Want a niche in the market? Here’s one

The key to building a successful career in property is finding your niche.

There are dozens of different strategies when it comes to property, and they all work.

(Except for buying negatively geared rubbish and hoping for the best. That strategy is a dud.)

Maybe your angle is subdivisions. Maybe its granny flats. Maybe its renos. Maybe its boarding houses.

Whatever tickles your fancy, you’re probably going to be better off finding what works for you, and mastering it.

I don’t really know anyone in the game who doesn’t have their preferred play. Sure, they might dabble in different strategies now and then. And it certainly pays to have a few more arrows in your tool kit if the economics of a deal changes and you have to pivot in a different direction.

But I don’t really know anyone who is a jack of all trades – who just goes with whatever strategy takes their fancy in the moment.

And the reason for that is obvious. The more time you spend working with a particular strategy, the better you get at it. The faster it becomes to pull the deal together, the quicker you are at recognising and opportunity when it comes, and the better able you are to avoid costly mistakes and extract maximum return from the project.

And so you also want to be careful about the niche you go into. Take renos for example. This is a reasonably crowded space – how many nations do you think have three top ranking TV shows about renovations? Only in Australia folks.

So you need to go in with eyes wide open. There’s a knack to renovating for profit, and it’s very easy for a renovation to blow out the budget. You also need to be aware that there’s a lot of people working in that space. Effectively, they’re your competition. You have to back yourself to be able to find better deals than them, and execute them better.

That’s all definitely possible. But you need to be conscious of the space you’re working in.

The only other point I would make here is that niches are opening up all the time. Take tiny homes for example. That space literally didn’t exist ten years ago. Now I know a guy who makes a full time living off building the things.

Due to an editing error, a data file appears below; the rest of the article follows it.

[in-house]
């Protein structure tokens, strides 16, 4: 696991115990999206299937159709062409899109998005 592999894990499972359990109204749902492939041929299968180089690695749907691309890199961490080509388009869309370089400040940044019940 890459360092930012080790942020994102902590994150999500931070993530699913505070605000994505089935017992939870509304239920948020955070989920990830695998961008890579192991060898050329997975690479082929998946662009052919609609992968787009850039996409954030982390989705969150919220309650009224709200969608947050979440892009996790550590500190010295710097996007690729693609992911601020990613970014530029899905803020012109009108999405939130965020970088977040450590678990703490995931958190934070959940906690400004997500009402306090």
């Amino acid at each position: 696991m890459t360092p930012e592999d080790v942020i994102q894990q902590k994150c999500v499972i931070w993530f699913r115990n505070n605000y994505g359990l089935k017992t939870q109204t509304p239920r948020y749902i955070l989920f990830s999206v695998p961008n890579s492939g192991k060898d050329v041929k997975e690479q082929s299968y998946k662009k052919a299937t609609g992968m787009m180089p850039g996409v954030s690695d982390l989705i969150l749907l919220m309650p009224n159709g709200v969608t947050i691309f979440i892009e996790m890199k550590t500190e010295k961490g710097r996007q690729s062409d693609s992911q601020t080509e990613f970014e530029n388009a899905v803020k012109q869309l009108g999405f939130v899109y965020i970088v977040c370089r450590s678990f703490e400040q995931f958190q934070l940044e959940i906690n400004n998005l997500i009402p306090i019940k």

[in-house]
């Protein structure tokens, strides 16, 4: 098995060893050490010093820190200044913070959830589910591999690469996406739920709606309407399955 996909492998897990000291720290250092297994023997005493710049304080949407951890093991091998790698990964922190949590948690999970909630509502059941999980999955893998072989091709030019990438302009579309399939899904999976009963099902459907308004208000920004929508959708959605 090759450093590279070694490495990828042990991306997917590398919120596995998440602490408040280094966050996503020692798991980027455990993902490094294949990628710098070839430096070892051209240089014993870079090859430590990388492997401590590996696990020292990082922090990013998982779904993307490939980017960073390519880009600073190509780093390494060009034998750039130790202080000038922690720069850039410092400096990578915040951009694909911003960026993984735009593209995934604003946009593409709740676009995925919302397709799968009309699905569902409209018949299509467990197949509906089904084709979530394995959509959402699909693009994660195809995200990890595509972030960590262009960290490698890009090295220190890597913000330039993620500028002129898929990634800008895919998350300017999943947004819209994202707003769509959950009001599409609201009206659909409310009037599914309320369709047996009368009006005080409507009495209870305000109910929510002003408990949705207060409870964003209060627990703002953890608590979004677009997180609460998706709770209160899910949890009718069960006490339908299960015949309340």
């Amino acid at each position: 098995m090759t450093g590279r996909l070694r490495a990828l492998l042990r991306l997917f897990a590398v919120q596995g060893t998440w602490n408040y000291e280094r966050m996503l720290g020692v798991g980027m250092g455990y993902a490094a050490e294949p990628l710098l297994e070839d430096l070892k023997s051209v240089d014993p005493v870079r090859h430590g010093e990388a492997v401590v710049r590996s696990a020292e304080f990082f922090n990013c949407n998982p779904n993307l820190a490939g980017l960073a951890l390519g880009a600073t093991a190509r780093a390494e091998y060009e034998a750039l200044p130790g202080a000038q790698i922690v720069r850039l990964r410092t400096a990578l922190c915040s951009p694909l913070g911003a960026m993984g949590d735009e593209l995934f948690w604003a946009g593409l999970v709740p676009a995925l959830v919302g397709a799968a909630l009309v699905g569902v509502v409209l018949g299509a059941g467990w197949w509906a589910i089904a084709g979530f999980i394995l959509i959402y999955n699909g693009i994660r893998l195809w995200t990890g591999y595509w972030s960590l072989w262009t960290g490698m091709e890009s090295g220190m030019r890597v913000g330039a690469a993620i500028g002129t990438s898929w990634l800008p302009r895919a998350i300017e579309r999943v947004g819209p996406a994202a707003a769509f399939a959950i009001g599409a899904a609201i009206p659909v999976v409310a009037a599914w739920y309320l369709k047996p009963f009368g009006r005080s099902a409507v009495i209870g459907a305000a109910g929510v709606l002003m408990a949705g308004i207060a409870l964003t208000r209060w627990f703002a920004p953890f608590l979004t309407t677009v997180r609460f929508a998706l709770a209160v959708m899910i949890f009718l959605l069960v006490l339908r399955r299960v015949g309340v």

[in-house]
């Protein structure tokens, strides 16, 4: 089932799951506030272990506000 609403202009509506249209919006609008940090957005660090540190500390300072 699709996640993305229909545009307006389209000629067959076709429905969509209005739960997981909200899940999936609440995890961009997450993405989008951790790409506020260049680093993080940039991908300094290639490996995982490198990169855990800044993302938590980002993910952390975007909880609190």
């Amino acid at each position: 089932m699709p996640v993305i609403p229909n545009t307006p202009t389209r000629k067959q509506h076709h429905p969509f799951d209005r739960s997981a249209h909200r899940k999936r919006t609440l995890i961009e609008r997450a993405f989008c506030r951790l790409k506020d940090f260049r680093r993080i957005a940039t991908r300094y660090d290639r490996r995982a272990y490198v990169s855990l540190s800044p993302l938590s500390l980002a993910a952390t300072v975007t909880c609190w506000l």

Want a niche that just opened up this week?

What about this one. This week, I read about ‘slab heave’ in poorly built houses:

“Australia’s love for cheap and quick to build “cookie cutter” homes is wreaking havoc for homeowners and the environment alike, according to building and design experts.

ArchiCentre Australia director Peter Georgiev has slammed developers and builders for the explosion of sub-par, one-size-fits-all homes that are based on “star gazing, fantasy and over-servicing” rather than tailoring to needs.

“There are display villages galore and the same product is trodden out street after street. The homes are quite repetitive” Mr Georgiev said…

…One of the main structural problems he has come across repeatedly in the past two decades is “slab heave” which causes a house to twist and crack in the walls, doors and windows when “waffle pod slabs” are placed on inadequately compacted soil…”


So what’s the opportunity? Well, what he’s saying about cookie cutter homes is right. Most new stock isn’t particularly original.

That means original will equal rare. Rare can equal valuable and that can mean profitable.

You’ll need to do it well, and find a way to deliver original content that people want, and in a way that give you enough margin to work with. But it has to be possible.

My tip: expect to see more niche construction projects in the near future.

And what about slab heave?

I have no idea how you fix that. Doesn’t sound easy. But if you’re early with a solution, there may be an opportunity to buy affected properties from distressed buyers for a discount, fix them up, and flip them on.

I don’t know exactly what that looks like, but I do know that in every crisis there is an opportunity.

Anyway, my only point is, if you want to get into property, know that you need to find your niche…

… and there are new niches on offer every day.

Spiro Kladis
Managing Director, Cashflow Capital

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  1. carolyn
    5 months ago

    Finding a niche in the market is something that many dream of but only a few accomplish. A well written article

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